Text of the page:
Count for Fun, Count for the Future
photo by Jason McClellan
Both novice and accomplished bird watchers are invited to become Citizen Scientists during the 11th annual Great Backyard Bird Count (GBBC), led by the National Audubon Society and the Cornell Lab of Ornithology. During "Presidents' Day" weekend, February 15–18, participants will count the birds they see at home, in schoolyards, at local parks or wildlife refuges, and enter their results at www.birdcount.org.
"Each tally helps us learn more about how our North American birds are doing and what that says about the health and the future of our environment," said Tom Bancroft, Chief Science Officer for Audubon. "These volunteers are counting not only for fun but for the future."
Great Backyard Bird Count is not only great for birds, it's fun and easy for the whole family. Observers simply count the highest number of each species they see during at least 15 minutes on one or more of the count days, and submit each count online. Complete instructions, checklists and helpful hints for identifying birds can be found at www.birdcount.org. During the count, the website will provide a real-time picture of results, enabling participants to compare their tallies with others as checklists pour in from throughout the U.S. and Canada.
"Literally, there has never been a more detailed snapshot of a continental bird-distribution profile in history," said John Fitzpatrick, Director of the Cornell Lab of Ornithology. "Imagine scientists 250 years from now being able to compare these data with their own!" This year, fledgling filmmakers will also be able to upload video of their backyard birds on YouTube and tag it "Great Backyard Bird Count. The best clips will be posted on the birdcount.org website Still photographers can get in on the fun by submitting their digital images for the online photo gallery and contest.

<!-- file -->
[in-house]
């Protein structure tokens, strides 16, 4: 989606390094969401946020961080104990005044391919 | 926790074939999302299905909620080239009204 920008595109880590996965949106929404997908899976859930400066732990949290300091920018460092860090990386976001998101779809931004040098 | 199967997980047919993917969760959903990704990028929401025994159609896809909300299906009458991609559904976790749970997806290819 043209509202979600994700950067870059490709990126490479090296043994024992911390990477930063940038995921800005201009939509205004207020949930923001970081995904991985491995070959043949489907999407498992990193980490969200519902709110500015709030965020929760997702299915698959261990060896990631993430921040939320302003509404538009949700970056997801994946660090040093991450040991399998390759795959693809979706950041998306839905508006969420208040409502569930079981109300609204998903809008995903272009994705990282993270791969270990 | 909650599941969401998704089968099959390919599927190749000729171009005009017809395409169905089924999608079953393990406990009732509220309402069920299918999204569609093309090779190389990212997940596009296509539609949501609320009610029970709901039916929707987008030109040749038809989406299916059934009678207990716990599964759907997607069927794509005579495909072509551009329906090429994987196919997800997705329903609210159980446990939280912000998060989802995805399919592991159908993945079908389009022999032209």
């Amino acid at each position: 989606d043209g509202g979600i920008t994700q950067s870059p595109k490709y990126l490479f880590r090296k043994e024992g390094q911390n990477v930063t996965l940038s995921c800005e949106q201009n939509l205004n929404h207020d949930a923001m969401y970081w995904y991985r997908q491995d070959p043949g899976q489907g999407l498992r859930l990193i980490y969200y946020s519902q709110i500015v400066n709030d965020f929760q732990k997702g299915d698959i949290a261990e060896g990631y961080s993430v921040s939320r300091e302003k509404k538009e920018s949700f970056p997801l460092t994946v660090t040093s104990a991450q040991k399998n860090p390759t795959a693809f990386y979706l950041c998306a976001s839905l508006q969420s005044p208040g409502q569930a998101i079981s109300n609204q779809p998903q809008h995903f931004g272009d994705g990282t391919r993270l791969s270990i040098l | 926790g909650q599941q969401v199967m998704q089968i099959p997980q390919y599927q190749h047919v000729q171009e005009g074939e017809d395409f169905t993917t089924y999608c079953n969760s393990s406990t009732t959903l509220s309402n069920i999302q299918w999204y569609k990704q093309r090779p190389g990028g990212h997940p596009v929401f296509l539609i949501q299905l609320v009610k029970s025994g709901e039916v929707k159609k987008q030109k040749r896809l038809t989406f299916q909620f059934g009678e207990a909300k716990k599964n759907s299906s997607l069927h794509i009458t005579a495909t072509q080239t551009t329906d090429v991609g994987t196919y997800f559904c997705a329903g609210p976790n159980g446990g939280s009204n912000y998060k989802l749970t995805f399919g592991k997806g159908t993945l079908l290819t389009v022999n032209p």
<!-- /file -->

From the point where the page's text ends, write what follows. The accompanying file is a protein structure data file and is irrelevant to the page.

"People who take part in the Great Backyard Bird Count see the results of their efforts in the news and in bird conservation work taking place across the country," said Audubon Education VP, Judy Braus. "Whether the counts occur at home, at schools or nature centers, they're more than engaging and educational science activities for young people and adults, they're a way to contribute to the conservation of birds and habitat nationwide."
In 2007, Great Backyard Bird Count participants made history, breaking records for both the number of birds reported, and the number of checklists. Participants sent in 81,203 checklists tallying 11,082,387 birds of 613 species. With the growth of bird watching described by the U.S. Fish & Wildlife Survey, Audubon and Cornell are hoping that this year's event may attract even more birders. Last year, over 70 million Americans participated in at least one type of wildlife-watching activity, including observing, feeding, or photographing birds.
a news release of National Audubon, Jan 24, 2008
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